Halfway through his book of photography documenting the debauched state of American fraternities, Andrew Moisey presents an unsettling pair of images. They appear similar in subject but worlds apart in tone: the first shows a woman incapacitated on a mattress in a slightly askew room, presumably within a frat house. Chin to the ceiling, she lies unconscious with legs open and arms outstretched. The second image reads almost like a parody of the former; it depicts a male college student painting a surreal picture of a bikini-clad woman lying unconscious in what appears to be a crow’s nest. A blunt allegory for the seething libidinal violence that has become synonymous with fraternities, the student paints a murder of crows circling above his sexualized subject.
Published in October 2018, Moisey’s The American Fraternity: An Illustrated Ritual Manual chronicles a startling pantomime of stunted, rapacious youth alongside the text of a 60-year-old “ritual book” discovered on the floor of an unnamed fraternity at University of California, Berkeley, which the artist attended for his BA and PhD degrees.
For two years before he became a photographer, Moisey hung out around the fraternity. “I thought it was mostly a benign waste of time and only occasionally truly malignant,” he explained to Hyperallergic. After seven years of observation, however, he came away from Greek life with a different view. “In no sense is joining a college fraternity about purifying the world. It’s about capitalizing on your male privilege.”
American Fraternity begins as a sympathetic ode to the idealized conception of what brotherhood could be. As Moisey observes, Greek life remains “sacred” for many men “because it’s the only modern tradition left that acknowledges the wildness of human beings.”
The hitch, however, is that fraternities often present themselves as premiere incubators of noble leadership. Accordingly, Moisey begins his book with an epigraph from a fictional character he created, William Archibald Scott, who regurgitates some extent frat philosophy from the likes of Beta Theta Pi. Scott says in the epigraph: “We shall create Men of Principle. For America’s image the fraternity man will one day be other countries’ image of the American.” The book continues with a list of 18 American presidents who once belonged to fraternities, including Thomas Jefferson and George W. Bush.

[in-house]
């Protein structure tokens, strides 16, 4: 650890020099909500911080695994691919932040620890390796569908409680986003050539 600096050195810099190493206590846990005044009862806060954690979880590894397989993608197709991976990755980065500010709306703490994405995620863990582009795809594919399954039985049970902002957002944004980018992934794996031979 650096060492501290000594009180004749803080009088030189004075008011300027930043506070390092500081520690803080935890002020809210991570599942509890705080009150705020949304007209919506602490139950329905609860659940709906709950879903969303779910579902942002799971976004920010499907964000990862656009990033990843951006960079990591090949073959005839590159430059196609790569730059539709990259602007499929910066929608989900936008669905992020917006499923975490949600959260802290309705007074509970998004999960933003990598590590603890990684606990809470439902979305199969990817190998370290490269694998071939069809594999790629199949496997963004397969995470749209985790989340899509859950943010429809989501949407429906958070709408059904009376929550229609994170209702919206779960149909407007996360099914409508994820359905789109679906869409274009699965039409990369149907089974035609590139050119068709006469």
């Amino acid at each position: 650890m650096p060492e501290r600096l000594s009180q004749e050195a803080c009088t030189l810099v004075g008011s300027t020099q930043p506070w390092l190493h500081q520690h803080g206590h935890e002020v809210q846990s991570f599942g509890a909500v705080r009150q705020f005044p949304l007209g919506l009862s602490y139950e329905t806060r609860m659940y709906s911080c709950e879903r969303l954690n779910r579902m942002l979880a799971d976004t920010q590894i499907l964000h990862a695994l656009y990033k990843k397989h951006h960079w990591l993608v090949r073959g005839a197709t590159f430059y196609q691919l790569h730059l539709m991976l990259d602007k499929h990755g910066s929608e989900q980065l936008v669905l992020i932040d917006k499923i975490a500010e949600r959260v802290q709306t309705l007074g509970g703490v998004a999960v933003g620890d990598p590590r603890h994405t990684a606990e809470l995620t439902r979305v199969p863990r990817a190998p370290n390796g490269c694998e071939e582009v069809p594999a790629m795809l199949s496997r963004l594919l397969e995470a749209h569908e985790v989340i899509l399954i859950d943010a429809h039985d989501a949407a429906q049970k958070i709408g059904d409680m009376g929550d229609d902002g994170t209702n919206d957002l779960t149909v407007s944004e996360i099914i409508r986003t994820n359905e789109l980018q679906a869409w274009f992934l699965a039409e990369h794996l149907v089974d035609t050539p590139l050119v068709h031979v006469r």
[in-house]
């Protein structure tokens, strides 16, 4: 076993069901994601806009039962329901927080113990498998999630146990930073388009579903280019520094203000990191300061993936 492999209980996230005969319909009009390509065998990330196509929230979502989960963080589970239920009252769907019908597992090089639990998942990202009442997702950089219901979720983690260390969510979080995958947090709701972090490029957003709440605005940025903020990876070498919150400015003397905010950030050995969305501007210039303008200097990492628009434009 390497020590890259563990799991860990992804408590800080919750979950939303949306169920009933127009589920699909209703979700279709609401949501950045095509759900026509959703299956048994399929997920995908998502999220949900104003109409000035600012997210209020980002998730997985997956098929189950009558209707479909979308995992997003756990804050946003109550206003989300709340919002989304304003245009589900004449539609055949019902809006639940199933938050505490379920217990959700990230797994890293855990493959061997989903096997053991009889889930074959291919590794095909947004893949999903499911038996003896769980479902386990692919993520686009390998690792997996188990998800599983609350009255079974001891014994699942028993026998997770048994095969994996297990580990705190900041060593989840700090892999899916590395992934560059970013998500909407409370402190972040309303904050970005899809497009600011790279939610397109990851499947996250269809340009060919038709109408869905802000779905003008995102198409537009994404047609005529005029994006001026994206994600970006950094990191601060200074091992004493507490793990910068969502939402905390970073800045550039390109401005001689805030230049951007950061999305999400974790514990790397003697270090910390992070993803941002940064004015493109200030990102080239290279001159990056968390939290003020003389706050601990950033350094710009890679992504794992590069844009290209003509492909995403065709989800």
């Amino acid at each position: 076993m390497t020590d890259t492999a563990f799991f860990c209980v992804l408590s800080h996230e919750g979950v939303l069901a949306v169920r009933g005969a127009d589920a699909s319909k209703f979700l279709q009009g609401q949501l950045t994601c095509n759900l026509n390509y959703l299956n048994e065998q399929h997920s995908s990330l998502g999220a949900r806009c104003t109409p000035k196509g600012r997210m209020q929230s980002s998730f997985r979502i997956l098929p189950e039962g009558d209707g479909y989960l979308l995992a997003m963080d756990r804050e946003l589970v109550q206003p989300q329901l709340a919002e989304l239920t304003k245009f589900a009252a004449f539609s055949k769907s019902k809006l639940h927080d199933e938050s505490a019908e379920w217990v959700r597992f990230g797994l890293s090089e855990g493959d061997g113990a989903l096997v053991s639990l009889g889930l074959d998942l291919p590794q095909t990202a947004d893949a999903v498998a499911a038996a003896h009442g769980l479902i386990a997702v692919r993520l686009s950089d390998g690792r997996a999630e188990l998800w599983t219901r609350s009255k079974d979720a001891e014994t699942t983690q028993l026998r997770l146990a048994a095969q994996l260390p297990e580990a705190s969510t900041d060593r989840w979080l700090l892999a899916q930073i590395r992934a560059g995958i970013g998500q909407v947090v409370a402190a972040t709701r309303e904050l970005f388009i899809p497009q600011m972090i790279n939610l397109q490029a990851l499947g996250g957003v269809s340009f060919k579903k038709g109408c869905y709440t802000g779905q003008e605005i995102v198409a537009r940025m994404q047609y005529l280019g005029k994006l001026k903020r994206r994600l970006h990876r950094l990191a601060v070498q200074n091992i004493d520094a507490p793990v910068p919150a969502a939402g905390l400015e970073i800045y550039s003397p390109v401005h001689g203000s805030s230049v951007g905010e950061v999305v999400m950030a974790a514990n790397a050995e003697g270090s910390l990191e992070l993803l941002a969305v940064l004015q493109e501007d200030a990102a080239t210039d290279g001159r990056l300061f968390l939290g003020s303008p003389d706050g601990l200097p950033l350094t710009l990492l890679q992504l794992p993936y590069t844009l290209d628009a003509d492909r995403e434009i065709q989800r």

This lofty vision of genteel brotherhood is a ruse obscured by meticulous patriarchal systems, initiation rights, and prayer ceremonies. American Fraternity details these bylaws in its text while undermining their decorous façade with visual documentation of flippancy, racism, exhibitionism, and violence. Sometimes, these malevolent forces coalesce into microaggressions. One of the book’s first images, for example, is a fraternity yearbook portrait of the house secretary and “resident Asian,” Joon Kwon.
The problem with microaggressions, however, is that they never stay micro for long. One-quarter into the book, there is an image of some lewd stick-figure graffiti on a hallway door that features a sex act. Doltishly, the cartoon’s creator has made sure to clarify the genders of these silhouettes as “dude” and “chick,” lest anyone mistake their sex act as gay.
It’s ironic, then, that the dozens of pages that follow depict homoerotic parties where groups of men either gather around naked women or compare scrotum sizes. Like a sexually distorted version of Thomas Eakins’s 1875 “Gross Clinic” painting, one photograph depicts nearly 10 men in a room examining the bare rear end of a woman who spreads herself across their coffee table.
Like Moisey, Jeffrey Augustine Songco is another artist who has spent his career investigating the values of fraternity life. “While it’s easy to place judgement on the fraternity system as an outsider looking in,” he said over email, “there’s still a perpetual curiosity and attraction among American teenagers to join these social groups.”
Songco sees an indelible link between fraternities and American machismo, because both derive from the same place: the aggressive sexual impulses of male teenagers. For that same reason, the artist is not certain that abolishing campus fraternities would quash this country’s masculinity issues. “There’s that saying ‘life finds a way’ and I think it makes sense here because if fraternities were to be removed from American colleges, teenagers would continue to find a way to group together based on similarities,” he said.